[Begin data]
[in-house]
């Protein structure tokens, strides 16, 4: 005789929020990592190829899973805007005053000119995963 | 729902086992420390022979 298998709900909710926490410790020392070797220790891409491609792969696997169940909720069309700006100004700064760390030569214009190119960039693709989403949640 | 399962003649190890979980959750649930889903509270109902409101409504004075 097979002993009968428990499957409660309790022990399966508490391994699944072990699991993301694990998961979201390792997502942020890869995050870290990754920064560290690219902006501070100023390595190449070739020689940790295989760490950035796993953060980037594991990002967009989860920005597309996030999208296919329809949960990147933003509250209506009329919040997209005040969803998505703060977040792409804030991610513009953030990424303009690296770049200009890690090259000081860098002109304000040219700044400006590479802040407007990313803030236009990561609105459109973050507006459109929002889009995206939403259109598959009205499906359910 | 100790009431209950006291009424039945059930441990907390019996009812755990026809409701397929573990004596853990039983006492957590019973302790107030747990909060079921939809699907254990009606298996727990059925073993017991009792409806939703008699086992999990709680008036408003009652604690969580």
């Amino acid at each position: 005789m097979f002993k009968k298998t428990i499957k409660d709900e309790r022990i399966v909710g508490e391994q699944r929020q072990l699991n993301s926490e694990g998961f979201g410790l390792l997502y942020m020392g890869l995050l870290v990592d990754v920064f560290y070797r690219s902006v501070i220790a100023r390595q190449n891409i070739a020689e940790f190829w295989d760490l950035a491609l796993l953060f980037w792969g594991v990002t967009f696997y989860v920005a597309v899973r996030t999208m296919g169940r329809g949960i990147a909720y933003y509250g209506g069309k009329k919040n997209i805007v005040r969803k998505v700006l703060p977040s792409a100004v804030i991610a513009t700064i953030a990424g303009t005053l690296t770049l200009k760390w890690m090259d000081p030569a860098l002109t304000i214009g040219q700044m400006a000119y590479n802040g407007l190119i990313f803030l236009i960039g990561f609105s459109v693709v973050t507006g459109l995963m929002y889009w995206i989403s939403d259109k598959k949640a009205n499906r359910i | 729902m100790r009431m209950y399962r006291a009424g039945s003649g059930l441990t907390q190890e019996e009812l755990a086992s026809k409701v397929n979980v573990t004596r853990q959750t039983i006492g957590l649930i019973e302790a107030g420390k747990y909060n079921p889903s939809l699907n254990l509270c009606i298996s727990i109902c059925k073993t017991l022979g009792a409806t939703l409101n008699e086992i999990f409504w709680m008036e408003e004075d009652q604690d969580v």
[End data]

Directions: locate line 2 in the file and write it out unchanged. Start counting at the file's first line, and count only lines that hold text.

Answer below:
């Protein structure tokens, strides 16, 4: 005789929020990592190829899973805007005053000119995963 | 729902086992420390022979 298998709900909710926490410790020392070797220790891409491609792969696997169940909720069309700006100004700064760390030569214009190119960039693709989403949640 | 399962003649190890979980959750649930889903509270109902409101409504004075 097979002993009968428990499957409660309790022990399966508490391994699944072990699991993301694990998961979201390792997502942020890869995050870290990754920064560290690219902006501070100023390595190449070739020689940790295989760490950035796993953060980037594991990002967009989860920005597309996030999208296919329809949960990147933003509250209506009329919040997209005040969803998505703060977040792409804030991610513009953030990424303009690296770049200009890690090259000081860098002109304000040219700044400006590479802040407007990313803030236009990561609105459109973050507006459109929002889009995206939403259109598959009205499906359910 | 100790009431209950006291009424039945059930441990907390019996009812755990026809409701397929573990004596853990039983006492957590019973302790107030747990909060079921939809699907254990009606298996727990059925073993017991009792409806939703008699086992999990709680008036408003009652604690969580």